Church and aid groups point to Lebanon unexploded bombs problem

Church and aid groups point to Lebanon unexploded bombs problem

By staff writers
13 Oct 2006

Church and aid groups point to Lebanon unexploded bombs problem

-13/10/06

At least a million unexploded rocket and artillery cluster bombs are posing huge risks to people returning to their homes in southern Lebanon after the recent war, reports relief and development agency Christian Aid and its regional partners.

Unexploded ordnance such as shells, grenades and bombs may detonate at any time and children playing among rubble are at greatest risk along with farmers returning to what is left of their harvest.

ìAt least a few times a week we hear that someone has been injured or killed by a cluster bomb,î said Nizar Amine of Christian Aid partner Mouvement Social (MS), an organisation which has been repairing damaged schools in the south of Lebanon in preparation for the new academic term.

One of the schools MS has been repairing, with the help of a team of volunteers, is in Srifa, one of the first villages to be bombed during the conflict between Hezbollah and Israel this summer.

ìIn Srifa I heard of two young men ñ teenagers around 17 or 18 years old ñ one of whom was killed and the other severely injured by cluster bombs,î said Amine.

She added: ìThese two youths stayed in Srifa throughout the war, sheltering from the bombing, and when they went back to their home to pick up the pieces of what was left, they were hit by a cluster bomb. One died.î

The UN Mine Action Coordination Centre estimates that around 40 per cent of Israelís cluster bombs failed to detonate.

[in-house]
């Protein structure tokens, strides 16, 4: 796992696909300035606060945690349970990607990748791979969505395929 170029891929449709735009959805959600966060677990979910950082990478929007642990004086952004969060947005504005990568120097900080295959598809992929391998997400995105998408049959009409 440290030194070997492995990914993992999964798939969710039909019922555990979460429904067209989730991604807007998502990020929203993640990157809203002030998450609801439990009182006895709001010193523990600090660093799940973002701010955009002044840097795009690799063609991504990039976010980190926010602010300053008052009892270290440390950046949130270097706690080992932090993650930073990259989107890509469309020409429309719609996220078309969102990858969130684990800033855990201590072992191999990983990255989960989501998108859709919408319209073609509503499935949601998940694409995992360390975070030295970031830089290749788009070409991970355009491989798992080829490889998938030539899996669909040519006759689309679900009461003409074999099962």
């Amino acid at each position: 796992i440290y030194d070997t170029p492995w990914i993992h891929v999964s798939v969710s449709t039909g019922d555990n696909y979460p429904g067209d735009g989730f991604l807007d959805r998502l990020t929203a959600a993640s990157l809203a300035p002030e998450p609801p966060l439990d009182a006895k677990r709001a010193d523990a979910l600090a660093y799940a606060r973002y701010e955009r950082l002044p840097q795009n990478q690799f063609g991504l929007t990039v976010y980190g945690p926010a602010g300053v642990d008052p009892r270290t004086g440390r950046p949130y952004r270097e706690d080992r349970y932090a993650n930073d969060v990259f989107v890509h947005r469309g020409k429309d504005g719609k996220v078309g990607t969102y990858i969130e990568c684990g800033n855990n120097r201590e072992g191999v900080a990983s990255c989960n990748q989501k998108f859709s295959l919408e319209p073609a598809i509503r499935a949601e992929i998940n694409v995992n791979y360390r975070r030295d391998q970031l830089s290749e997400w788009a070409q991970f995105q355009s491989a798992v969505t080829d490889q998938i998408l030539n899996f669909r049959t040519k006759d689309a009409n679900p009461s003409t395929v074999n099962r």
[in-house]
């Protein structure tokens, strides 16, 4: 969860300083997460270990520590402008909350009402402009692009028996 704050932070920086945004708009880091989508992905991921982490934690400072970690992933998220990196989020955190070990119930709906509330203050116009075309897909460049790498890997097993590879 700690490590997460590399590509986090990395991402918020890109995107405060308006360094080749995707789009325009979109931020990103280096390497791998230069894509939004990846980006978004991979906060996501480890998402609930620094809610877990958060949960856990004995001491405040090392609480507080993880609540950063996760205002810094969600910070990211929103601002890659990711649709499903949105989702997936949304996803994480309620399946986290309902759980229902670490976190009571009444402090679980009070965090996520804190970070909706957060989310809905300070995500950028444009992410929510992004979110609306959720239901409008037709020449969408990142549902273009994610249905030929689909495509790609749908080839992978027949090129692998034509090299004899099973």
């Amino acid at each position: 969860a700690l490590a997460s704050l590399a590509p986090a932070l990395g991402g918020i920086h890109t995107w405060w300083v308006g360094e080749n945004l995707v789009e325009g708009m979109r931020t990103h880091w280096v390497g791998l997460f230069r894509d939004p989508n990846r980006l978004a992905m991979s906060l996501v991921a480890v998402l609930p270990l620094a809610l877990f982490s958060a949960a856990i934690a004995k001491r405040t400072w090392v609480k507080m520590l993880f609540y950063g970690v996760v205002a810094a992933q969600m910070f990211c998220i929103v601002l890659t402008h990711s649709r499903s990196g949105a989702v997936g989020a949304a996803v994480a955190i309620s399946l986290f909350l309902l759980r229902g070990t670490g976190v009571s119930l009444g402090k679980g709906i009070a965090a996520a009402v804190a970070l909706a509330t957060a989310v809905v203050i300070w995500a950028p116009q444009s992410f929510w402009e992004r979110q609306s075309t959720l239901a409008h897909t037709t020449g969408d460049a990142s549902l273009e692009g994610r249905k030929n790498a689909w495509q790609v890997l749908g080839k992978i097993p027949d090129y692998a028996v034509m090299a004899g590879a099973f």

ìThis will have huge implications for the reconstruction efforts and the ability of displaced people to pick up the pieces of their lives,î commented Sarah Malian, Christian Aidís Middle East communications officer.

She continued: ìIt could take up to eighteen months for mine clearance teams to rid southern Lebanon of these bombs. As well as the risk of injury or death this will have a huge economic impact on farmers unable to enter their fields.î

Hundreds of bomblets are packed into the cluster bombs, which are fired from the ground or dropped by aircraft. The bomblets are now caught in the branches of olive trees, scattered through farmland or across gardens, playgrounds, roads and schools.

With the onset of winter it will become increasingly difficult for clearance teams to operate as rain will cause unexploded ordnance to sink further into the ground.

According to Lebanonís National Demining Office there have so far been 20 deaths and 113 injuries due to landmines, unexploded ordnance or cluster bombs since the end of the war ñ an average of three injuries or deaths a day.

Around 90 per cent of the cluster bomb shells were launched by Israel during the last three days of the war, when the UN was in the process of negotiating a resolution and an impending ceasefire was already within sight.

ìWe know these munitions have a failure rate and it seems to me extraordinary that they were fired off in the last hours of the war into areas where civilian populations were known to be going,î said United Nationas humanitarian coordinator in Beirut David Shearer.

The UN Security Council passed a resolution to end the conflict between Israel and Hezbollah on Friday 11 August and the ceasefire came into effect on 14 August 2006.

[Also on Ekklesia: Williams laments Lebanon vicious spiral of violence; Mennonites respond to massive Lebanese humanitarian needs; Unite for MidEast peace, say US Sikhs, Christians, Muslims and Jews; Mennonites call on USA and Canada to pursue nonviolent alternatives; End this blind faith in violence, says WCC leader; Ex-hostage and US church leader call on Abrahamic faiths for just peace; No way to security through fighting, says Holy Land bishop; Methodists highlight tragic plight of Lebanese children; Mennonites issue action alert on Middle East crisis; Palestinian refugee camp hit by Israeli bombing raid]